Subject matter experts will form part of the core team should the CoE be large enough. Typically deployed ‘in’ the business, they are responsible for working closely with business teams to ensure SAP and the business and working in harmony, whilst constantly analysing the current operational model. They understand the detail within their business area and, reporting into the Business Process Architect, spot improvements and weaknesses (cost, quality, effectiveness, efficiency and failure) in the current systems/processes. Typically this then results in creative ideas and suggestions/tweaks to improve the solution at the front line. They should be able to define the outputs from the changes in terminology the business unit understand – feeding into the business case for each iteration of change. Although not a technical specialist, the Subject Matter Expert will have a firm understanding of system concepts relating to the SAP application.
The Extended team will probably only exist if the Centre of Excellence is of sufficient size and complexity. They work alongside the core team within their subject matter expertise. When the extended team does not exist, these roles normally form part of the core team.
Being experts in testing, the test team work closely with the business and core team to define all test scripts and scenarios for all test cycles. It is beneficial if the test team have a broad spectrum of process expertise so they are able to cover the majority of the business processes with ease.
As the level of innovation and architecture becomes more complicated (cloud, external gateways, integration points etc) it may be pertinent to have a networking/infrastructure analyst. This role ensures the safe and secure connectivity of all components touching the SAP estate.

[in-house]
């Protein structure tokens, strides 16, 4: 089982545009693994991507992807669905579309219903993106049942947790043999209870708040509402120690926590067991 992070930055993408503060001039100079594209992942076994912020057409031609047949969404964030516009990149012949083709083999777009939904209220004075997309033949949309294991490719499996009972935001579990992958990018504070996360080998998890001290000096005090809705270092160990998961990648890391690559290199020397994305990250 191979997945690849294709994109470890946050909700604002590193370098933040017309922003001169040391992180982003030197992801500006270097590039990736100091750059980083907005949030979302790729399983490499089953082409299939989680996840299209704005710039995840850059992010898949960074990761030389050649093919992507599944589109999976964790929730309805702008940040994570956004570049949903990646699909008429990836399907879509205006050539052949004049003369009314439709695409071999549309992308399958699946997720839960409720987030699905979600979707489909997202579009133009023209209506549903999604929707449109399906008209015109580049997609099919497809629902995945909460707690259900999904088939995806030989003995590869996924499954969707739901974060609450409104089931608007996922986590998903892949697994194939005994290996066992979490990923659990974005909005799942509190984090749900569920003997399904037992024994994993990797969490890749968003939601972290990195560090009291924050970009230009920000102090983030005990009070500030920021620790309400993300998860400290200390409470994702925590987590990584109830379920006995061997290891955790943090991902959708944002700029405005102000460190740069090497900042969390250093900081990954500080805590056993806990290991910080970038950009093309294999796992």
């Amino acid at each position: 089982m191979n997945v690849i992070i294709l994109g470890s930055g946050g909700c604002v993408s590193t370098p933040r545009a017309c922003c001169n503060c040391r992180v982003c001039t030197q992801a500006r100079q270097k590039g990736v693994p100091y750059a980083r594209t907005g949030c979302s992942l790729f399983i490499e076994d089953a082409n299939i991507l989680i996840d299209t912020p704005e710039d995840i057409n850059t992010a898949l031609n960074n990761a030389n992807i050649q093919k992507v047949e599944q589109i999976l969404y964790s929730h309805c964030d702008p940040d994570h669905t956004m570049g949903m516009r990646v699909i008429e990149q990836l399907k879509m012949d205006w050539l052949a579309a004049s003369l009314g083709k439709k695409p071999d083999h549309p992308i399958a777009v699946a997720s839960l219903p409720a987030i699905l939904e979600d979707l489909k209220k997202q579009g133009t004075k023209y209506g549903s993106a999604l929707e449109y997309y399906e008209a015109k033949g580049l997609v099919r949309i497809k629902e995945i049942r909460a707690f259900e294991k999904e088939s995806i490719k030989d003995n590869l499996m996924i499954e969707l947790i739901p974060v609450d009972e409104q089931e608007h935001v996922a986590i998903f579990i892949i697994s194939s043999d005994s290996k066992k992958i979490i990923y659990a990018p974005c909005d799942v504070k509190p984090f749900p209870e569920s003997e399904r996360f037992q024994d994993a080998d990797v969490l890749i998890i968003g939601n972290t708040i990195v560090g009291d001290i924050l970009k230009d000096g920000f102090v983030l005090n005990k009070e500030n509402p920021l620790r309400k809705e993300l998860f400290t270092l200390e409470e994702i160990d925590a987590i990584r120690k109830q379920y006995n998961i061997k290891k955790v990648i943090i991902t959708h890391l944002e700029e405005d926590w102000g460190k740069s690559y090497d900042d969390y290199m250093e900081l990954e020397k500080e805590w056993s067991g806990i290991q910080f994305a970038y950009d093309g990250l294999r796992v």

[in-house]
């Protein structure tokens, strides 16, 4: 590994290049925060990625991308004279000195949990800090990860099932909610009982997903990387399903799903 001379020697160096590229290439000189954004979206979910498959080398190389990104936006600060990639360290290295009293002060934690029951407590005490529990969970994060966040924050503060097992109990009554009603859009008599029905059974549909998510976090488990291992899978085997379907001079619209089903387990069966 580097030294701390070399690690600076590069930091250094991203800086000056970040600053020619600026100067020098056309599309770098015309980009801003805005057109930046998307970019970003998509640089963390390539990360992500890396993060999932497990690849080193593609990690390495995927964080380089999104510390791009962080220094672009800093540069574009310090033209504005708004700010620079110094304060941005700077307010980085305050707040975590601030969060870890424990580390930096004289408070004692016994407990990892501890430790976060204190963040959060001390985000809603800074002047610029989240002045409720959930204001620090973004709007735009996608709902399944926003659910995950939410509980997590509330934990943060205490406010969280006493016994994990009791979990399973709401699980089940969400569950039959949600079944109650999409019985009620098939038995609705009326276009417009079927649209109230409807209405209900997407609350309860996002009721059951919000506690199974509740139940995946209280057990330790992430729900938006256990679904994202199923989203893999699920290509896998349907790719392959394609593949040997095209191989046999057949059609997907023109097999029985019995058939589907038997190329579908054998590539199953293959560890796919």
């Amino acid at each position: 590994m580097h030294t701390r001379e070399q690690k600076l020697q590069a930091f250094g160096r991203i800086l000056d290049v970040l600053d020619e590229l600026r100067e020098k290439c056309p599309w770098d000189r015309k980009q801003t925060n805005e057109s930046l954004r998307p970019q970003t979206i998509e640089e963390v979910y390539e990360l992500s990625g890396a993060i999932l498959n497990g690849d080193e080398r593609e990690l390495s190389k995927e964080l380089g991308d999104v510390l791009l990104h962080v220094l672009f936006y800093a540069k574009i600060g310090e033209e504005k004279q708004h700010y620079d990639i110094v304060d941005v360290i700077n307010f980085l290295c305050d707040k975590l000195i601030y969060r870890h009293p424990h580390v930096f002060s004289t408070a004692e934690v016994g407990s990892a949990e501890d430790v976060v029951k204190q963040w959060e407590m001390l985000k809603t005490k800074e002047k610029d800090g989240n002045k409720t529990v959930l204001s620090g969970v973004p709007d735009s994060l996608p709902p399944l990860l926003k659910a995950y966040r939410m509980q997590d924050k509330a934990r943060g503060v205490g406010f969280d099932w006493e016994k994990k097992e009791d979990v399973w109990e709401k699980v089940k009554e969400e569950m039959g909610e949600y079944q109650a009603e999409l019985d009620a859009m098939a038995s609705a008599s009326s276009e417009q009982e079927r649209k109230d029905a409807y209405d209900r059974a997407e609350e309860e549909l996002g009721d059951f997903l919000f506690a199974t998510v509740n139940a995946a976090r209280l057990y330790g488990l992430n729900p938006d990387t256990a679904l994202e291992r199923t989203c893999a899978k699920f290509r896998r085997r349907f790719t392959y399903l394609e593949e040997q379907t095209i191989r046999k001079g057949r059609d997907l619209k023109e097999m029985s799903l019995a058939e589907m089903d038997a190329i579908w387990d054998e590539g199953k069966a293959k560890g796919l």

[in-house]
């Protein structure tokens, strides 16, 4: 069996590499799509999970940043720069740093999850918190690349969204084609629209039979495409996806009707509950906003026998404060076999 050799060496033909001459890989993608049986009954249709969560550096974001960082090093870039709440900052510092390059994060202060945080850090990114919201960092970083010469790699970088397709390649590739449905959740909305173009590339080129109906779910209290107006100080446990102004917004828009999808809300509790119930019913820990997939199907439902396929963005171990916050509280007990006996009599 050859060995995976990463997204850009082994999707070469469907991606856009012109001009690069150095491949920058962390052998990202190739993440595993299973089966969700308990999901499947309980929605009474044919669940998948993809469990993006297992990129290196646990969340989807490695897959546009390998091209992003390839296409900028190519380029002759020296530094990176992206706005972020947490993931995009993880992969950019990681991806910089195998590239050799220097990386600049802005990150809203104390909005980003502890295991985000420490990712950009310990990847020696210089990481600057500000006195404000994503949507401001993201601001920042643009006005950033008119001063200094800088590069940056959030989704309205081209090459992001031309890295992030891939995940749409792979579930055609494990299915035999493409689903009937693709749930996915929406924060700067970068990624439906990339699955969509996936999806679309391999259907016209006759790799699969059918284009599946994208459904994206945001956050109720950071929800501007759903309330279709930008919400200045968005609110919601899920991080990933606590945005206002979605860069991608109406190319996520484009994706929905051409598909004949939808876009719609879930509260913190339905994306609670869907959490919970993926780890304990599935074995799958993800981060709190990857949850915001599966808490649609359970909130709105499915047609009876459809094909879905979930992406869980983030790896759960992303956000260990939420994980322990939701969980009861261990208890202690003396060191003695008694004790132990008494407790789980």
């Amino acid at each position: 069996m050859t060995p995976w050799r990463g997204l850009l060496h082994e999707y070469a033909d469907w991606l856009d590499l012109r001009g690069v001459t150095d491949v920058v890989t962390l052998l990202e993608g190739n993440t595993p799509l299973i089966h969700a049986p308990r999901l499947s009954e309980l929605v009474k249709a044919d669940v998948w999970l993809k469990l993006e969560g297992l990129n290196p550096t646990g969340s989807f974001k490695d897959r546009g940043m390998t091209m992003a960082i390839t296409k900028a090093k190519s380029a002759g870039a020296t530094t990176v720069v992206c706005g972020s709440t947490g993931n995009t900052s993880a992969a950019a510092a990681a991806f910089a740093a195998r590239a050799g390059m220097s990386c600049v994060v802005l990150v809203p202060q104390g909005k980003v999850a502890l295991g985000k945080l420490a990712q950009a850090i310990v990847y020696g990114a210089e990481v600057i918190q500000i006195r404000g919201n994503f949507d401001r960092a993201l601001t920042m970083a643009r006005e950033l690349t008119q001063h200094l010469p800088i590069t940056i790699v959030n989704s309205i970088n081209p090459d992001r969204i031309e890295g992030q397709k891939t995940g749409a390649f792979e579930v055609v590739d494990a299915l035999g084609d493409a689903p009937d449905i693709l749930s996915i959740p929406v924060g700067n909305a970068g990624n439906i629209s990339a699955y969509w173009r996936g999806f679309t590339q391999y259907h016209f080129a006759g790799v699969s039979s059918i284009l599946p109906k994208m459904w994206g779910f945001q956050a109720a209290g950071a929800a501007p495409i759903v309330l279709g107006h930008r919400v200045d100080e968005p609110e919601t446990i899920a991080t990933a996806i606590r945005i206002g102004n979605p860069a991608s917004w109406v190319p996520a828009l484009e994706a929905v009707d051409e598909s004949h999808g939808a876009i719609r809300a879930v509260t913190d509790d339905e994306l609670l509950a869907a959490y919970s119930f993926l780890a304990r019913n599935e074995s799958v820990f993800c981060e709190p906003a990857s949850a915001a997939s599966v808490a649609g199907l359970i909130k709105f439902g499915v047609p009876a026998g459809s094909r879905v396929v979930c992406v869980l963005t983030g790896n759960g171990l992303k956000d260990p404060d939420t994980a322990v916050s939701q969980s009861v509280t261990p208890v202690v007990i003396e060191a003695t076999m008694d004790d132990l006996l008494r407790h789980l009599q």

Depending on any agreement with third-party suppliers, it may be beneficial to have members of the team responsible for the database technology and technical components around SAP. This role is about maintaining stability and ensuring the database platform operates at it’s optimum. They will monitor all the components of SAP (normally through SAP Solution Manager) and spot and address any weaknesses before they become issues.
As your SAP estate grows it will become increasingly important to ensure roles and authorisations are appropriate. Segregation of duties is a key feature of any audit and roles should be appropriately built to prevent users from processing the full business process end to end. This role works with the core team and project team to define and build roles and authorisations for the SAP solution.
The project team is a temporary structure in place to deliver SAP projects into the organisation. The project team will likely include a Project Manager, SAP Architect(s), SAP Analyst(s) and perhaps specialist business process experts. They may be staffed by an external solution provider, but will always involve some of the internal Centre of Excellence team. The project team typically report to the Head of the CoE. They are responsible for the day to day deliverables, scope and delivery of project outcomes according to the best practices and methodology determined by the CoE. Typically the projects are bigger change and require some business transformation in conjunction with the technology.
As strong as the staff described above will be, they will not know everything about everything in the business. This is where the creation of close collaborative relationships comes in. Building these relationships will begin with the Head of the SAP CoE and how he or she will reach out to business managers and speciality groups in the various departments.
This initial collaboration will require a lot of care as the SAP CoE brings together technical resources with SMEs from the business areas to form the collaborative team needed for SAP success.
Neil ran his first SAP transformation programme in his early twenties. He spent the next 18 years working both client side and for various consultancies running numerous SAP programmes. After successfully completing over 15 full lifecycles he took a senior leadership/board position and his work moved onto creating the same success for others.